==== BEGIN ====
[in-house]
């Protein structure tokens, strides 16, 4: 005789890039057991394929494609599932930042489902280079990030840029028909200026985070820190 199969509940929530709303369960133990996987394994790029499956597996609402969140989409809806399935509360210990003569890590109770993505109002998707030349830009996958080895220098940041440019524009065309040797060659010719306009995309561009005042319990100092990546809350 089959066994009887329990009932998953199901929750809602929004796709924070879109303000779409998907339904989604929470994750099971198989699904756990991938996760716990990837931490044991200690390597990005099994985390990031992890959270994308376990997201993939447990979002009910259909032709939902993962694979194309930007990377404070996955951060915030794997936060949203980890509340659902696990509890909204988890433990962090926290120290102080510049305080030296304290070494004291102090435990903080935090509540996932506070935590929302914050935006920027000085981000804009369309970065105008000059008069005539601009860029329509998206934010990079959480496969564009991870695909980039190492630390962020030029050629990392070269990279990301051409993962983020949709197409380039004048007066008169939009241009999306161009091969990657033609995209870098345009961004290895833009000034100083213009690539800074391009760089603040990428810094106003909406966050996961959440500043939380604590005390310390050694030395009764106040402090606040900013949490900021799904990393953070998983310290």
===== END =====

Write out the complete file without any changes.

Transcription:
[in-house]
């Protein structure tokens, strides 16, 4: 005789890039057991394929494609599932930042489902280079990030840029028909200026985070820190 199969509940929530709303369960133990996987394994790029499956597996609402969140989409809806399935509360210990003569890590109770993505109002998707030349830009996958080895220098940041440019524009065309040797060659010719306009995309561009005042319990100092990546809350 089959066994009887329990009932998953199901929750809602929004796709924070879109303000779409998907339904989604929470994750099971198989699904756990991938996760716990990837931490044991200690390597990005099994985390990031992890959270994308376990997201993939447990979002009910259909032709939902993962694979194309930007990377404070996955951060915030794997936060949203980890509340659902696990509890909204988890433990962090926290120290102080510049305080030296304290070494004291102090435990903080935090509540996932506070935590929302914050935006920027000085981000804009369309970065105008000059008069005539601009860029329509998206934010990079959480496969564009991870695909980039190492630390962020030029050629990392070269990279990301051409993962983020949709197409380039004048007066008169939009241009999306161009091969990657033609995209870098345009961004290895833009000034100083213009690539800074391009760089603040990428810094106003909406966050996961959440500043939380604590005390310390050694030395009764106040402090606040900013949490900021799904990393953070998983310290």